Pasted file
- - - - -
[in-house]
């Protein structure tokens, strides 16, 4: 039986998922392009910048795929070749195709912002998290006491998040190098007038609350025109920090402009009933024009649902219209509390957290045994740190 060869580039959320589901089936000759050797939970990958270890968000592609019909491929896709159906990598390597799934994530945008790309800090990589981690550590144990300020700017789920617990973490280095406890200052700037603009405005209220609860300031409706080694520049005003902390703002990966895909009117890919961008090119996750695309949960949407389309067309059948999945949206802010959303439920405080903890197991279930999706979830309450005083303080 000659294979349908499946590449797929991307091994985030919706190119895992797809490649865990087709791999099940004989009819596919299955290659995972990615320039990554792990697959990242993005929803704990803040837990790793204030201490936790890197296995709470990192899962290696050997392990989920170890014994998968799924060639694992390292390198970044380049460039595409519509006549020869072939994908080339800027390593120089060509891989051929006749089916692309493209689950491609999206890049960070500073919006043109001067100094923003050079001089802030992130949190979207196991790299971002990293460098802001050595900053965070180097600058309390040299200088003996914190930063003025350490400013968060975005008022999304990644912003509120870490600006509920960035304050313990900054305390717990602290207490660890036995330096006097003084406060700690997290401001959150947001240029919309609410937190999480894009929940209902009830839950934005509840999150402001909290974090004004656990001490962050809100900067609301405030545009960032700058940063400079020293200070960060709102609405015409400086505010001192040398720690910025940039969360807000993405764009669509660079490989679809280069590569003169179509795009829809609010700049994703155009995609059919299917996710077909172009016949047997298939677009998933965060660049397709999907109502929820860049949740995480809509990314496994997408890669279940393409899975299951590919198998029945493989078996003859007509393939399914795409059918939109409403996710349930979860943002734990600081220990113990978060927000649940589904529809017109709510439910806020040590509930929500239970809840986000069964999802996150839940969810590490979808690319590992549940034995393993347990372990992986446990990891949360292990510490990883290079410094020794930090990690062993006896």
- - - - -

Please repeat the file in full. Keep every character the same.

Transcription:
[in-house]
């Protein structure tokens, strides 16, 4: 039986998922392009910048795929070749195709912002998290006491998040190098007038609350025109920090402009009933024009649902219209509390957290045994740190 060869580039959320589901089936000759050797939970990958270890968000592609019909491929896709159906990598390597799934994530945008790309800090990589981690550590144990300020700017789920617990973490280095406890200052700037603009405005209220609860300031409706080694520049005003902390703002990966895909009117890919961008090119996750695309949960949407389309067309059948999945949206802010959303439920405080903890197991279930999706979830309450005083303080 000659294979349908499946590449797929991307091994985030919706190119895992797809490649865990087709791999099940004989009819596919299955290659995972990615320039990554792990697959990242993005929803704990803040837990790793204030201490936790890197296995709470990192899962290696050997392990989920170890014994998968799924060639694992390292390198970044380049460039595409519509006549020869072939994908080339800027390593120089060509891989051929006749089916692309493209689950491609999206890049960070500073919006043109001067100094923003050079001089802030992130949190979207196991790299971002990293460098802001050595900053965070180097600058309390040299200088003996914190930063003025350490400013968060975005008022999304990644912003509120870490600006509920960035304050313990900054305390717990602290207490660890036995330096006097003084406060700690997290401001959150947001240029919309609410937190999480894009929940209902009830839950934005509840999150402001909290974090004004656990001490962050809100900067609301405030545009960032700058940063400079020293200070960060709102609405015409400086505010001192040398720690910025940039969360807000993405764009669509660079490989679809280069590569003169179509795009829809609010700049994703155009995609059919299917996710077909172009016949047997298939677009998933965060660049397709999907109502929820860049949740995480809509990314496994997408890669279940393409899975299951590919198998029945493989078996003859007509393939399914795409059918939109409403996710349930979860943002734990600081220990113990978060927000649940589904529809017109709510439910806020040590509930929500239970809840986000069964999802996150839940969810590490979808690319590992549940034995393993347990372990992986446990990891949360292990510490990883290079410094020794930090990690062993006896």